‘Cuts Across the Land’
Paul Gaffney, Self-Published
160 x 100 mm
Book design by Eugene Zhuravliov
ISBN: Not Available
The M4 cuts across the land without any regard for either natural or man-made borders. It is the perfect symbol for modern living, connecting our cities and shaving vital minutes off our journeys as we conveniently glide over the landscape rather than through it. In our attempts to reach our destination as fast as possible we no longer care about appreciating the journey. Our focus is on the road ahead as the scenery fades into insignificance. We have no need to stop or slow down and in fact we are not allowed to, as it is considered too dangerous both for ourselves and for those around us.The motorway divides the local landscape and to cross from one side to the other can sometimes mean long journeys of many kilometres to reach a point which is a mere few metres away. Many farmers had their land split in two by the road, effectively making half of it useless to them. In some cases footbridges were built to connect these separated lands and allow farmers, animals and the odd walker an access point to cross the tarmac chasm.Viewed from the motorway, there is no way of knowing where many of these bridges lead and the majority of people do not give them much thought and very few of those who do would ever have the inclination to actually try to find out where these unusual paths may lead. In fact it is difficult to get to most of these places without some research, a map and a trek across muddy fields.This project takes the viewer away from the everyday motorway experience and immerses them for a brief time in the landscape at either end of these out-of-the-way bridges. Even though the scenery may appear idyllic the din of the motorway reminds us that we have not strayed too far from our day-to-day reality, and yet in time the sound of the motorway becomes hypnotic and it becomes possible to notice the variety of sounds and subtle changes in tone. This pairing of sound and moving images aims to draw the viewer into the landscape and encourages them to immerse themselves for a few moments in these sometimes beautiful, sometimes strange places.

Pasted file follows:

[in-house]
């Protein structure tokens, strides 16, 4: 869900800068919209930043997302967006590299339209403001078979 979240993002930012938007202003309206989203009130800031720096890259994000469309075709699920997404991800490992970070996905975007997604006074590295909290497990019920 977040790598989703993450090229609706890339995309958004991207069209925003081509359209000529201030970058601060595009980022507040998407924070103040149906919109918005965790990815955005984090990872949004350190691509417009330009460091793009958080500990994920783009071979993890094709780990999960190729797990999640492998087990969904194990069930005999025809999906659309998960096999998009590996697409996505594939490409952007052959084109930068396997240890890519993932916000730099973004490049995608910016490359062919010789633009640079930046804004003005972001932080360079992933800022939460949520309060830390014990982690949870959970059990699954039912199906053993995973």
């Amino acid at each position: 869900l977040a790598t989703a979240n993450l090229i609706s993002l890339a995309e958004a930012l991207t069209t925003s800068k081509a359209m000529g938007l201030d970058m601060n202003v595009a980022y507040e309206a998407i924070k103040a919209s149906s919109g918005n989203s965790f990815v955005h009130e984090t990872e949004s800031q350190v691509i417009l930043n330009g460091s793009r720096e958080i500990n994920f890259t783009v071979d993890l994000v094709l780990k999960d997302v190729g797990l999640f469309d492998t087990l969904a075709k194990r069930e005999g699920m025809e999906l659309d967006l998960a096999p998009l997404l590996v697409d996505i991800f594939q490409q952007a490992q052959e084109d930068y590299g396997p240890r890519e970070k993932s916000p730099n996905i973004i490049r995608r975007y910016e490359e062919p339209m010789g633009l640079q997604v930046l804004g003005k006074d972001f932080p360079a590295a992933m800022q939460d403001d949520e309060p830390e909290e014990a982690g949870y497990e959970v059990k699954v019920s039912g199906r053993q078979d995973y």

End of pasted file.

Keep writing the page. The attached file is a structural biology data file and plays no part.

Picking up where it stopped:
Both the video and photographs are produced at the same size as a postcard, the connotations of which is that these places are somewhere that should be visited, enjoyed and remembered and they remind us that even in our busy modern life, where it can be difficult to switch off our minds and thoughts, we can still appreciate the detail and beauty of any place.
About the Artist
For the past number of years, Paul Gaffney has been investigating different ways of experiencing and representing landscape. His research is focused on developing a meditative approach to landscape photography, and explores how the act of image making can enable and disrupt a sense of connection with one’s surroundings. Drawing on Arnold Berleant’s theory of a ‘participatory approach’ to landscape, in which the artist, environment and viewer are considered to be in continuous dialogue with each other, his practice proposes to communicate an experience of immersion in nature to the viewer. Gaffney holds an MFA in Photography from the University of Ulster in Belfast, and a Diploma in Documentary Photography from the University of Wales, Newport. He is represented by Oliver Sears Gallery (Dublin, Ireland).